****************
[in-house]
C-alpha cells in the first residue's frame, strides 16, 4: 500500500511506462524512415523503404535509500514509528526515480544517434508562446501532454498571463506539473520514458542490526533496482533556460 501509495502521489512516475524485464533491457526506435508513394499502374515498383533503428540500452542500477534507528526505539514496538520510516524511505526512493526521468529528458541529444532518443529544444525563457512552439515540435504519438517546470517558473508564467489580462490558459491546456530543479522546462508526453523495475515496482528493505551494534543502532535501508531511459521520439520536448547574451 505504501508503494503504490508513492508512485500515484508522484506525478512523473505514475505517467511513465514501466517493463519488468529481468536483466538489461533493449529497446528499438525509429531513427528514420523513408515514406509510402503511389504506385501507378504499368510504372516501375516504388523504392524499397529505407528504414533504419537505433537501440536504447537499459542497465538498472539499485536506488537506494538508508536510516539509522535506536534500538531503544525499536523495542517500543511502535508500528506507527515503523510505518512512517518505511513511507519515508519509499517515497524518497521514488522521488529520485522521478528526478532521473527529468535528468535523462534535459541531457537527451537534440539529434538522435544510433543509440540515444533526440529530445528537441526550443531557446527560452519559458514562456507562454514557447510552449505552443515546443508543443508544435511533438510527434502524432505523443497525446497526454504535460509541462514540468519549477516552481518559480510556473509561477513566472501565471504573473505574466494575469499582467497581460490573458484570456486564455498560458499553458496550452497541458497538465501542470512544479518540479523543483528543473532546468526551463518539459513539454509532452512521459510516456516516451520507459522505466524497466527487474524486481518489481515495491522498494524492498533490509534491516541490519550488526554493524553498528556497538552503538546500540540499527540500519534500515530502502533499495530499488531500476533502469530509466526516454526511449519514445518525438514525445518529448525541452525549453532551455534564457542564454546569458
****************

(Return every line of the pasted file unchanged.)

[in-house]
C-alpha cells in the first residue's frame, strides 16, 4: 500500500511506462524512415523503404535509500514509528526515480544517434508562446501532454498571463506539473520514458542490526533496482533556460 501509495502521489512516475524485464533491457526506435508513394499502374515498383533503428540500452542500477534507528526505539514496538520510516524511505526512493526521468529528458541529444532518443529544444525563457512552439515540435504519438517546470517558473508564467489580462490558459491546456530543479522546462508526453523495475515496482528493505551494534543502532535501508531511459521520439520536448547574451 505504501508503494503504490508513492508512485500515484508522484506525478512523473505514475505517467511513465514501466517493463519488468529481468536483466538489461533493449529497446528499438525509429531513427528514420523513408515514406509510402503511389504506385501507378504499368510504372516501375516504388523504392524499397529505407528504414533504419537505433537501440536504447537499459542497465538498472539499485536506488537506494538508508536510516539509522535506536534500538531503544525499536523495542517500543511502535508500528506507527515503523510505518512512517518505511513511507519515508519509499517515497524518497521514488522521488529520485522521478528526478532521473527529468535528468535523462534535459541531457537527451537534440539529434538522435544510433543509440540515444533526440529530445528537441526550443531557446527560452519559458514562456507562454514557447510552449505552443515546443508543443508544435511533438510527434502524432505523443497525446497526454504535460509541462514540468519549477516552481518559480510556473509561477513566472501565471504573473505574466494575469499582467497581460490573458484570456486564455498560458499553458496550452497541458497538465501542470512544479518540479523543483528543473532546468526551463518539459513539454509532452512521459510516456516516451520507459522505466524497466527487474524486481518489481515495491522498494524492498533490509534491516541490519550488526554493524553498528556497538552503538546500540540499527540500519534500515530502502533499495530499488531500476533502469530509466526516454526511449519514445518525438514525445518529448525541452525549453532551455534564457542564454546569458